How can I put this? Let’s just say I’m not the most secure mattress on the roof of the station wagon, so I’ll need your bionic grip as we breeze down today’s freeway.
Incidentally, isn’t if funny how people think they can simultaneously drive and pin an eighty-pound cushion to the top of their car with nothing but one sweaty paw?
Yeah, sounds funny until someone gets his eyebrows waxed by a windshield-speckled Beautyrest, right?
Anyway, today I want to talk about something of which we’re all guilty, that I noticed yesterday as I rode the bus home. While ninety percent of the passengers stared cloudy-eyed at their iMasters, sitting next to me was a woman with two small children. Was she holding anything manufactured by Samsung, Apple or Hewlett-Packard? Nope.
Did she tell them to “shut the hell up and sit still or your Gameboys stay in Mommy’s purse and you’ll be stuck with your iPods.”? Negatory.
Get this: she talked to them. They even joked around a little and drew some stuff.
Good Lord, what backward behavior on vehicle of mass transit. Laughter can prove so distracting when zeroing in on the perfect Snap Chat. Oh, the humanity.
Humanity. Hmm, let’s visit that word for a smidge. When we as a society choose to remove ourselves from the humans around us, to sever the communal connection, doesn’t that diminish our collective humanity?
I’ll go ahead and say yes, it does. In fact, I think that despite the repressive environment of his era, the 4th century monk Evagrius Ponticus nailed it when he penned the original seven deadly sins. These were the seven forms of self-idolatry where the subjective reigns over the objective.
In other words, social media has rendered us even more profoundly self-centered than we were in the age of rotary phones and vinyl records. Since I don’t participate in the Twittershpere or Instagram Nation, I’d like to use Facebook to illustrate my point with each of these vices:
Greed—For the realtors among us, must we incessantly post the latest listings? Some may call it networking; I would deem it Amway-inspired acquaintance alienation.
Sloth—Isn’t it just a bit lazy to wish someone happy birthday on Facebook? I understand that a card can set you back, sometimes over three dollars, and that’s B.S. (before stamp).
Pride—I’m guilty of this one, but I’m trying to improve. Not only have I posted every image ever shot of my daughter playing hoops, I even slapped one up of her sleeping with her ball. What gets me are the memes I see like this:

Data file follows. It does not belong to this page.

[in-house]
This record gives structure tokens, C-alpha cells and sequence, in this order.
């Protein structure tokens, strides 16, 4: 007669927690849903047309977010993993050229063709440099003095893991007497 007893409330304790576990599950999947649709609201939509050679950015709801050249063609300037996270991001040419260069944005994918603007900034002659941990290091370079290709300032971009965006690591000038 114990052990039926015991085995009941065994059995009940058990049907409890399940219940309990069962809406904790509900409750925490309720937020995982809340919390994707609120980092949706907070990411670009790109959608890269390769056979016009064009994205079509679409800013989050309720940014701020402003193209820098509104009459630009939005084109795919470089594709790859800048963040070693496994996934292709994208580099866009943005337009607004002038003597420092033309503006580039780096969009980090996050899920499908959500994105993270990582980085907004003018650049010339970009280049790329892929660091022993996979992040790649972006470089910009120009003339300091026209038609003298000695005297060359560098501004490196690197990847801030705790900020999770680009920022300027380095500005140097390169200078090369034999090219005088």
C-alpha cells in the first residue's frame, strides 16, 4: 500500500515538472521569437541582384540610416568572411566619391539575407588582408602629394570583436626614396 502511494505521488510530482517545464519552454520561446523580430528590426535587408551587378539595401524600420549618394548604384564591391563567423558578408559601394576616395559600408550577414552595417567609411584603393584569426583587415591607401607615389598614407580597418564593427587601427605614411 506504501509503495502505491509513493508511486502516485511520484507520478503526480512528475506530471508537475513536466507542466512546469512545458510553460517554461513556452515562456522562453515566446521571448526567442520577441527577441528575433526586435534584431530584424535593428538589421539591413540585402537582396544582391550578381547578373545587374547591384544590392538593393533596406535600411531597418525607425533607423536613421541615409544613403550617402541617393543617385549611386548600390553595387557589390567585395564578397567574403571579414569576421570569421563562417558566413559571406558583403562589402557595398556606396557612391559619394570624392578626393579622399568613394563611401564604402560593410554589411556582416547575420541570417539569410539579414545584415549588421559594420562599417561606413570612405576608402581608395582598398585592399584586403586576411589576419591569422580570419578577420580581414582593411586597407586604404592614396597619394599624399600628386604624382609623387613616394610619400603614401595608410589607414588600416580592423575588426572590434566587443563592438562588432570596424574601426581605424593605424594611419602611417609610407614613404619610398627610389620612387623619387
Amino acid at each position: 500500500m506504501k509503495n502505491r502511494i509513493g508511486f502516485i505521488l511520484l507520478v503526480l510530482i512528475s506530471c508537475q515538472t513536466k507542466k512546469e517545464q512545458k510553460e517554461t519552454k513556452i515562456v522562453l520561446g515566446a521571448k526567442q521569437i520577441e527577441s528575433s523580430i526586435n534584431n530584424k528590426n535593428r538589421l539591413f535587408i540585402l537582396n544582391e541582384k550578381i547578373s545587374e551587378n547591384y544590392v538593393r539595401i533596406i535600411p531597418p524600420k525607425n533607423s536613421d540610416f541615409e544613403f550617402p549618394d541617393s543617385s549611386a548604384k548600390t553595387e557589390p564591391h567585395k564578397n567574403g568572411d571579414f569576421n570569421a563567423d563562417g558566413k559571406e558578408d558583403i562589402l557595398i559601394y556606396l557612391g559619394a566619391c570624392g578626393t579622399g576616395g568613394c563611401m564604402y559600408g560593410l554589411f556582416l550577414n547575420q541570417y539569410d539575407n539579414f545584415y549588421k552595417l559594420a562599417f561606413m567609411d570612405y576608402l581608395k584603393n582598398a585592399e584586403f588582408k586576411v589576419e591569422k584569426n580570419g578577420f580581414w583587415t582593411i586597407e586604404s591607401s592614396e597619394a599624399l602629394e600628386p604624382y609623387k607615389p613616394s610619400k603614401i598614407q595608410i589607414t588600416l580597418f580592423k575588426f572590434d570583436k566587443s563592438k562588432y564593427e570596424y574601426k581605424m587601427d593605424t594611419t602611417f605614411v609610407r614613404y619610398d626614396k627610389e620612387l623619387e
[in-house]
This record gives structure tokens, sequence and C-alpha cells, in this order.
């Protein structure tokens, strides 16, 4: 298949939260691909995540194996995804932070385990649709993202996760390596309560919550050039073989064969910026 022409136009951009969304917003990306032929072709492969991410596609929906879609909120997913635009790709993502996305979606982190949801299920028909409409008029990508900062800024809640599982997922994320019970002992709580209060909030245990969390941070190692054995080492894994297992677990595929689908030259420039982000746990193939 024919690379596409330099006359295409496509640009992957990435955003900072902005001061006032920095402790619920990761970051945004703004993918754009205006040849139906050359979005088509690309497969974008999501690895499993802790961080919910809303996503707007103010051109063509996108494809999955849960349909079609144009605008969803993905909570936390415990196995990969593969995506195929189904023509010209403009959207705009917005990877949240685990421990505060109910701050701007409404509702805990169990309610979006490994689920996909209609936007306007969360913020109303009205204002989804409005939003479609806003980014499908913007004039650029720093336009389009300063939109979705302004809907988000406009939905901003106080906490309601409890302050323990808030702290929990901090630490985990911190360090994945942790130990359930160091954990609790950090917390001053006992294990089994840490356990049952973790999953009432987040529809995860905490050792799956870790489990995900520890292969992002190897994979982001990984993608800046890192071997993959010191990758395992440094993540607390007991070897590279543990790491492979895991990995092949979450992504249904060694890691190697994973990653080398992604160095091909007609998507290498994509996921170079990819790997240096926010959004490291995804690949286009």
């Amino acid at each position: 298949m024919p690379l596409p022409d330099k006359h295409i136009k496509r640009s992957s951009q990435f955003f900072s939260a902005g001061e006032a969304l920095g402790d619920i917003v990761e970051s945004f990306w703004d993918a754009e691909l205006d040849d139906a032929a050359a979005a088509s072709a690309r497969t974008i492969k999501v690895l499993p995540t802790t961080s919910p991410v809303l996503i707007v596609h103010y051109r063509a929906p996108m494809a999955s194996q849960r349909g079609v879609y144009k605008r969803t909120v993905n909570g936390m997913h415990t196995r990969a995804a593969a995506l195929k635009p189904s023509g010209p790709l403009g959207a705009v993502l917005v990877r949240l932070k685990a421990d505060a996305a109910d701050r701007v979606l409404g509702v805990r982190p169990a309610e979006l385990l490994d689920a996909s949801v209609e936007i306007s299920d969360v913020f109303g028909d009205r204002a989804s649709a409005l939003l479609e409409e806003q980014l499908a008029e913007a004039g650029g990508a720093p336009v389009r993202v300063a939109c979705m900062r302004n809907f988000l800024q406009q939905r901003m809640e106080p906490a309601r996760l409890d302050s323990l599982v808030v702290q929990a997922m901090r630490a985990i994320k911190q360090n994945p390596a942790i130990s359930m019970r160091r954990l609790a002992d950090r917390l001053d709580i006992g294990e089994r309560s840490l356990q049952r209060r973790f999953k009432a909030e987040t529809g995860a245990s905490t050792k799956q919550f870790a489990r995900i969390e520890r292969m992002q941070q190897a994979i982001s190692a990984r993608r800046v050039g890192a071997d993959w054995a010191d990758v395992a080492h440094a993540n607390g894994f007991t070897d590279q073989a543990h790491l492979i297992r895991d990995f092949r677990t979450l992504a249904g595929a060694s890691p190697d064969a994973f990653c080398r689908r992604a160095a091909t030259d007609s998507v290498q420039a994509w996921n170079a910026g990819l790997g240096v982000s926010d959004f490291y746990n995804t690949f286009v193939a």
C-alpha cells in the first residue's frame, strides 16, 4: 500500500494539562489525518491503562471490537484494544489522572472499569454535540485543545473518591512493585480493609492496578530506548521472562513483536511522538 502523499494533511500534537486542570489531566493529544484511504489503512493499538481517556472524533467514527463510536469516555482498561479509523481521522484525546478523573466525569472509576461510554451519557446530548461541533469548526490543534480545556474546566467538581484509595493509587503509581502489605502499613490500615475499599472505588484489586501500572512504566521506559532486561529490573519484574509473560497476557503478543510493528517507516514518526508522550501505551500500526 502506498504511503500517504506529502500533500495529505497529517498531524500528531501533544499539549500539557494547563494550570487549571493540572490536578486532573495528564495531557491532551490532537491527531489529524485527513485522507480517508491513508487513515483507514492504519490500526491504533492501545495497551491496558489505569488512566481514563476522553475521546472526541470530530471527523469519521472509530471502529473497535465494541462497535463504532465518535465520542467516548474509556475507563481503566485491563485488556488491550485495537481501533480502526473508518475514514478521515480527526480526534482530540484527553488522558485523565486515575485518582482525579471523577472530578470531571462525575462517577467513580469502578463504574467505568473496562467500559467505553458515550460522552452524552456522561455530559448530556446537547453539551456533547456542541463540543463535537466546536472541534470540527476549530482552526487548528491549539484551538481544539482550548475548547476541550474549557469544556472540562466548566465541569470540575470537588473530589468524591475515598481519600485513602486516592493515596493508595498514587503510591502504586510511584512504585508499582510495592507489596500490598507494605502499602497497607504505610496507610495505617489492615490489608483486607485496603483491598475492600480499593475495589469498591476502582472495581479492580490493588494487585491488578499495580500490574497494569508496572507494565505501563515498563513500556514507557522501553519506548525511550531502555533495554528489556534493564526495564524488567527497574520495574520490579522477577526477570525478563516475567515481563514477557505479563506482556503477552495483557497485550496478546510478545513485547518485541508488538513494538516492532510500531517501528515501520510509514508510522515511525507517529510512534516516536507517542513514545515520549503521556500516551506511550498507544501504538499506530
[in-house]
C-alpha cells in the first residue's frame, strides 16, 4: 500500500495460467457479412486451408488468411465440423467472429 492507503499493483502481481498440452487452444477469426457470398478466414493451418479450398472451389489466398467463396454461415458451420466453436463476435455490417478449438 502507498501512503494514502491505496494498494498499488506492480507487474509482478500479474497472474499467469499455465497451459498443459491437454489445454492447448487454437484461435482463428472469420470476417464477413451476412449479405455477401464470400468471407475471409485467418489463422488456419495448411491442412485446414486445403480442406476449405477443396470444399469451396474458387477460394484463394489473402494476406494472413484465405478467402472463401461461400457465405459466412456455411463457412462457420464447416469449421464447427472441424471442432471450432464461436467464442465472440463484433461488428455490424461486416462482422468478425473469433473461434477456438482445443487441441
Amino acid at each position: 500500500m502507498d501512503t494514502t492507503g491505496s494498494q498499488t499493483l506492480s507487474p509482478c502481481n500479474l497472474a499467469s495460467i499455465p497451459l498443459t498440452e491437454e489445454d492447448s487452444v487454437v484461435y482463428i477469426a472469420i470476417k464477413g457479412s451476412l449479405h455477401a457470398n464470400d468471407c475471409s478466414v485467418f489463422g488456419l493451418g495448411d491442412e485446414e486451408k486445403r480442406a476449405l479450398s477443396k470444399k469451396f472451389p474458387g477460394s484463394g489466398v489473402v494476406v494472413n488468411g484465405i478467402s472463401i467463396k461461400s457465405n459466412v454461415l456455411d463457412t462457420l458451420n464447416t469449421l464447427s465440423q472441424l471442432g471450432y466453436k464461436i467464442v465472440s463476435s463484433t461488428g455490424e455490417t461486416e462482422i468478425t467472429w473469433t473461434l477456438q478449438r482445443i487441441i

Lust—I agree, after seeing all those selfies, your new boyfriend is super hot, and it’s always a solid backup plan to tell him in twelve point Helvetica on my newsfeed page.
Envy—I agree, after seeing all those selfies, your new boyfriend is super hot. Oh yeah, and thanks for showing me the nachos you guys had at TGIFridays, because I’d have to go really far to get those, which makes me super duper envious. Just wait until you see my tuna casserole on Thursday. It’s got crushed potato chips on top. Bam!
Wrath—This was on Sarah Palin’s Facebook page a while back: "Free speech is an endangered species. Those ‘intolerants' hatin’ and taking on the Duck Dynasty patriarch for voicing his personal opinion are taking on all of us.”
All of who, Sarah? The two other Einsteins who use “intolerant” as a noun?
Gluttony—I was recently de-friended by a high school classmate who complained about Obamacare after posting several photos of her beautiful new home with its exquisite views. When I mentioned the irony in my always-delicate manner, she took offense, as did her entire family who joined the fracas. In another twist of irony, I blame Obama for one less Facebook friend.
Make no mistake, I like Facebook. I like the babies and the nature imagery and the cute stuff our kids say. I like Throwback Thursday and Man Crush Monday. As a matter of fact, I wish there were something for every day of the week, like "Toilet Peep Tuesday" or "Stop Using All Those Hashtags Because It's Really Stupid Sunday."
And I’m sure I’ve offended at least a couple of my Facebook friends who think I’m talking about them, but I’m willing to risk it.